• "...we are no better than how we treat the stranger amongst us." We treat strangers pretty well! Even if the stranger amongst us entered our country illegally.
  • "...support legislation and policy that approaches immigration issues with compassion and respect toward all people..." Uh, that's what we have now. We just want those policies enforced. It's interesting to me they include law enforcement in their list of everyone who struggles. Law enforcement officers have taken an oath and have sworn to uphold the laws of this land and protect this nation and the people in it, yet the Colorado Council of Churches is saying they should not honor that oath of office, should not uphold the laws of this land, and should not protect this nation from those who enter illegally even though among them may be some who intend to do us harm. The Council wants our law enforcement people to overlook our laws. How crazy is that?

These are weak arguments. They attempt to support wrong-doing and use common tactics to try to force the rest of us to agree:

  • using guilt and shame to quiet those who think differently
  • using inflammatory words like racism, hatred, bigotry and prejudice to imply that is what we are if we disagree

The Council promotes "love" in a way that implies that those of use who disagree with them are not loving. And since when does love exclude obedience? Those who take the laws of man--and breaking the laws of man--so lightly no doubt have the same regard for the laws of God.

"Everyone must submit himself to the governing authorities, for there is no authority except that which God has established. The authorities that exist have been established by God. Consequently, he who rebels against the authority is rebelling against what God has instituted, and those who do so will bring judgment on themselves. For rulers hold no terror for those who do right, but for those who do wrong. Do you want to be free from fear of the one in authority? Then do what is right and he will commend you. For he is God's servant to do you good. But if you do wrong, be afraid, for he does not bear the sword for nothing. He is God's servant, and agent of wrath to bring punishment on the wrongdoer. Therefore, it is necessary to submit to the authorities, not only because of possible punishment but also because of conscience.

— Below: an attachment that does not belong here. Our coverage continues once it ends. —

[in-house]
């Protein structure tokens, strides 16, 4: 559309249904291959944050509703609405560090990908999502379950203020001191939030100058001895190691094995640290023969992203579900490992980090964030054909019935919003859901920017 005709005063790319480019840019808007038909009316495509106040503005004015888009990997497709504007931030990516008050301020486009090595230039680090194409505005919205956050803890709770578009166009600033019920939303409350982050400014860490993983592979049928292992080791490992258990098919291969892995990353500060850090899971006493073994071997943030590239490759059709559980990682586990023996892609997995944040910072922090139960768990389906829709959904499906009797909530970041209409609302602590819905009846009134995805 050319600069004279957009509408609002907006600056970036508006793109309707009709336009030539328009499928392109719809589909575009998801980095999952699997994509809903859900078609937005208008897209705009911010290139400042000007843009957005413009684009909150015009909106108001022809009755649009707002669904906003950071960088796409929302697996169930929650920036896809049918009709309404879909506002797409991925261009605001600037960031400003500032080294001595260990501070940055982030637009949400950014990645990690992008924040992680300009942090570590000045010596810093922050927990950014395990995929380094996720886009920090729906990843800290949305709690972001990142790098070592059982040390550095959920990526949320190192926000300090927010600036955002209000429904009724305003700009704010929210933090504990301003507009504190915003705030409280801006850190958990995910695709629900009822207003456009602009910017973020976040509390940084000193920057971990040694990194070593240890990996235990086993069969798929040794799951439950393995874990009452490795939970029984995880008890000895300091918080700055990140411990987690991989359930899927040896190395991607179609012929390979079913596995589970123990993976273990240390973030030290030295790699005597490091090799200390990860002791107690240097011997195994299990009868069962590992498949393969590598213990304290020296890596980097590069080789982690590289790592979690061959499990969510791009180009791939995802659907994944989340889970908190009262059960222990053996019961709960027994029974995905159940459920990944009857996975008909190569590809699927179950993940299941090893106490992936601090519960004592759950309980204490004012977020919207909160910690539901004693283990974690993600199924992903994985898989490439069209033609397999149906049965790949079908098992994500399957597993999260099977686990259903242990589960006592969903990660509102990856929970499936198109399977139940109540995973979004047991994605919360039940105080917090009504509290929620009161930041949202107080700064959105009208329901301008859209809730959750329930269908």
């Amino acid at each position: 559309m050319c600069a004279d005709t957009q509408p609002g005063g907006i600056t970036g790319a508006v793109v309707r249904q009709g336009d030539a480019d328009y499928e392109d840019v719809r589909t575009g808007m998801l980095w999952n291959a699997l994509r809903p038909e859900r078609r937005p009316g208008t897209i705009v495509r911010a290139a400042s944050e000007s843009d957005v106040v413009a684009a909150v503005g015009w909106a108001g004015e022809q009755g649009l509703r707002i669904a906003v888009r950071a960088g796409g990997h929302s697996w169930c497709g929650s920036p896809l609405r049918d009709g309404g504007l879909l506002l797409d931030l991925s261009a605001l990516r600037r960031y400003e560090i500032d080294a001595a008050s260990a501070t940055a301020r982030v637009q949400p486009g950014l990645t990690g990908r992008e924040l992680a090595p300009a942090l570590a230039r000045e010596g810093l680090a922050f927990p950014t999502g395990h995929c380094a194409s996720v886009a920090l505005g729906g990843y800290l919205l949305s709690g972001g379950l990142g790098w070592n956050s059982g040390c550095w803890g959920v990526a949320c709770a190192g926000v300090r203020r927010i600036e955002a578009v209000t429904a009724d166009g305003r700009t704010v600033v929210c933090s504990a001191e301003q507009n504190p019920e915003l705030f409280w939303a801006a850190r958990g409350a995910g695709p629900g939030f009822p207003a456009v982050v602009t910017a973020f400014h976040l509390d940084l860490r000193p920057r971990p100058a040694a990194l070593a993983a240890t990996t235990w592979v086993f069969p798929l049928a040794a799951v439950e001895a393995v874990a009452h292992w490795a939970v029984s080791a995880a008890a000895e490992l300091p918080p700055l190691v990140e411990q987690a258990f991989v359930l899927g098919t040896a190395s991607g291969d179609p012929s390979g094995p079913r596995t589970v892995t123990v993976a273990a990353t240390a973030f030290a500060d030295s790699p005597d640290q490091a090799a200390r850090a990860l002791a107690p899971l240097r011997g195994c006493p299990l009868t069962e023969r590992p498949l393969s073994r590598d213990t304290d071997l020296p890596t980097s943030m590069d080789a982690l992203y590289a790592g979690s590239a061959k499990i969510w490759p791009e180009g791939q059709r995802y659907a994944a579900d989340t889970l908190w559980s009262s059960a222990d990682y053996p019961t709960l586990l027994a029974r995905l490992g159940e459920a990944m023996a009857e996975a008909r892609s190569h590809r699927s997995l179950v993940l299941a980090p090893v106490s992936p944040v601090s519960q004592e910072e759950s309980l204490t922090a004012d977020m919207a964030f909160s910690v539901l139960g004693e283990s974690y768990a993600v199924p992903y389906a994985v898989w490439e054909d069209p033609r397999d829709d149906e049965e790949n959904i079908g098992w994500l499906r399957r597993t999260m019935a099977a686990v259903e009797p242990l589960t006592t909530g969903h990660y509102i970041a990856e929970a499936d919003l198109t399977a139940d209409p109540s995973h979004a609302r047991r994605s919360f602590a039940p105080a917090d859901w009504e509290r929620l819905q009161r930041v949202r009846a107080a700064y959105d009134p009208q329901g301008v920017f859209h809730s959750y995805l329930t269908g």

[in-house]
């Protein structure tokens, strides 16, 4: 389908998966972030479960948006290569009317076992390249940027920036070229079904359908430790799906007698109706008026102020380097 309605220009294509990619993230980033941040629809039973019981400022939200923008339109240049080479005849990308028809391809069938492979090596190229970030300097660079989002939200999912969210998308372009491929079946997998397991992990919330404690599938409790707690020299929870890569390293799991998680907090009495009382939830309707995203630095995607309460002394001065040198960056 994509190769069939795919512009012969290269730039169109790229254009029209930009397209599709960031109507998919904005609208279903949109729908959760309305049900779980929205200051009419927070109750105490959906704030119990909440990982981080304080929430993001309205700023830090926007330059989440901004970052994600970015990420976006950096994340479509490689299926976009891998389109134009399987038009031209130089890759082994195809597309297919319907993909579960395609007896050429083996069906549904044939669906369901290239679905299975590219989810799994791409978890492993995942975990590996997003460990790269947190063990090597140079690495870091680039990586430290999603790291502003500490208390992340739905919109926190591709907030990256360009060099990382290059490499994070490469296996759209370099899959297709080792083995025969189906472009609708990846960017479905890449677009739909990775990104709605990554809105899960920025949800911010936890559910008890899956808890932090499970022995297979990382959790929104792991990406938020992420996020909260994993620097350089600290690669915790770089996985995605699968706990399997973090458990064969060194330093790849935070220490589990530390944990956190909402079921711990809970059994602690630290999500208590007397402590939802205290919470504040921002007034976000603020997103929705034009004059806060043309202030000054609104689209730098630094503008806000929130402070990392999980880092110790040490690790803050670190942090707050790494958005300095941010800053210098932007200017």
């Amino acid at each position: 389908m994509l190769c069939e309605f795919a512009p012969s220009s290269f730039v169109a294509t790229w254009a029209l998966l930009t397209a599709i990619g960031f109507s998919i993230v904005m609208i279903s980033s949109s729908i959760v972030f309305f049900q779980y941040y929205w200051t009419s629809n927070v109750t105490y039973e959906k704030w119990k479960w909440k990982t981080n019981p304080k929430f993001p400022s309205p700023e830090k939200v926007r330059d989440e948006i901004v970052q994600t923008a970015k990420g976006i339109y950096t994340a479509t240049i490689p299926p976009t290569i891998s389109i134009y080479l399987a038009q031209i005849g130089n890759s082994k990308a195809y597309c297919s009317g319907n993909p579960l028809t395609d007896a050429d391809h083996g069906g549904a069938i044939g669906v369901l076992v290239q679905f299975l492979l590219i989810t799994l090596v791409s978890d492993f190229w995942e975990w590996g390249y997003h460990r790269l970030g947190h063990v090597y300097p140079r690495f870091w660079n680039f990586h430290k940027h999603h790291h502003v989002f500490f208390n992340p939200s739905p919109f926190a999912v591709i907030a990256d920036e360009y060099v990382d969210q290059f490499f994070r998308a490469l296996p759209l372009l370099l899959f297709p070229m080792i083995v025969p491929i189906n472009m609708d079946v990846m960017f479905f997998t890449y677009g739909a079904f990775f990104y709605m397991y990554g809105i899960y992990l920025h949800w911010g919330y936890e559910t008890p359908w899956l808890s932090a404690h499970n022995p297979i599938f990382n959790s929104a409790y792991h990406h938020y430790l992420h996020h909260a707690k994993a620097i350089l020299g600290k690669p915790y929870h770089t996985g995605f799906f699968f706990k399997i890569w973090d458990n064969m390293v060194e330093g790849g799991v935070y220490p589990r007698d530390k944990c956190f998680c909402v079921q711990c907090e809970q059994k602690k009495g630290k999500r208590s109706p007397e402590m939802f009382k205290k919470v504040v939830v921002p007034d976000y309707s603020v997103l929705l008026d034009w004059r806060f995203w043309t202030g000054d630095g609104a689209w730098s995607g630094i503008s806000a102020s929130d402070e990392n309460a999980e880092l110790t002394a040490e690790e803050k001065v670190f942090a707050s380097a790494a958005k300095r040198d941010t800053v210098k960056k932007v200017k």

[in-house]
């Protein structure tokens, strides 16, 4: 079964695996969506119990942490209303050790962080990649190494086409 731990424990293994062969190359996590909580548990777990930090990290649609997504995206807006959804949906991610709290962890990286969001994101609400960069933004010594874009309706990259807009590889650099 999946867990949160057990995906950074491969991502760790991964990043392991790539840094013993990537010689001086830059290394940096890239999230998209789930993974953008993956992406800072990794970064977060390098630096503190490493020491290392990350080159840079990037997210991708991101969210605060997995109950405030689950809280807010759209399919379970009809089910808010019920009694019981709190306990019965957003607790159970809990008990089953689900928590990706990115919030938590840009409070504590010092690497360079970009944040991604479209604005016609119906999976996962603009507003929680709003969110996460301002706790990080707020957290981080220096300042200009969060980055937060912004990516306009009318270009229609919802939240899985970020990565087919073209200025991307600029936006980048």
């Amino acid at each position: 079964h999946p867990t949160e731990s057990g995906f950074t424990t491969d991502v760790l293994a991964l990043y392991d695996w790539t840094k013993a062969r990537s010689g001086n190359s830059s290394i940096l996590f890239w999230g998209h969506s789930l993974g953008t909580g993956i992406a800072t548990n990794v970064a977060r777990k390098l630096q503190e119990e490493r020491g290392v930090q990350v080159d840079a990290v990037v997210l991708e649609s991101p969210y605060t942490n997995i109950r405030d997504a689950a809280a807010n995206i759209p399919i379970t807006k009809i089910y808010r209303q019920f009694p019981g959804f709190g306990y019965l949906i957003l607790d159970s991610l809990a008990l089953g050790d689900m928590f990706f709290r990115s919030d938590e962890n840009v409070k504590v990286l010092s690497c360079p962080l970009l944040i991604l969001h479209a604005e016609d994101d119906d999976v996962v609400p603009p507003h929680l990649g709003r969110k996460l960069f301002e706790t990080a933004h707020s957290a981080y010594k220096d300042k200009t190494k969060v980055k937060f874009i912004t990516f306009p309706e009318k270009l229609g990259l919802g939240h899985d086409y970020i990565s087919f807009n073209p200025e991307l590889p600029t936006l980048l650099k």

"This is also why you pay taxes, for the authorities are God's servants, who give their full time to governing. Give everyone what you owe him: If you owe taxes, pay taxes; if revenue, then revenue; if respect, then respect; if honor, then honor."

Romans 13:1-7, New International Version of the Holy Bible


Tomás Aquinas said...

Good day to you, ButtsAboutIt.

I am struck by the overwhelming negativism in your blog. I agree that there are many things about television, Hollywood, and so on that leave much to be desired. However, I do not see the level of 'assault' on Christians or moderate Americans as you.

I do not agree that we should not be picketing. Why not? We have that right. And, the ACLU will protect that right.

Using guilt and shame are tactics that churches have successfully used to control adherents, for generation upon generation.

Regarding the Council of Churches' call to law enforcement: Do you feel as strongly about law enforcement standing by their oath when they offer protections to pro-abortion speakers? Muslims? Neo-Nazis? You cannot pick and choose when you will honor an oath that you have taken.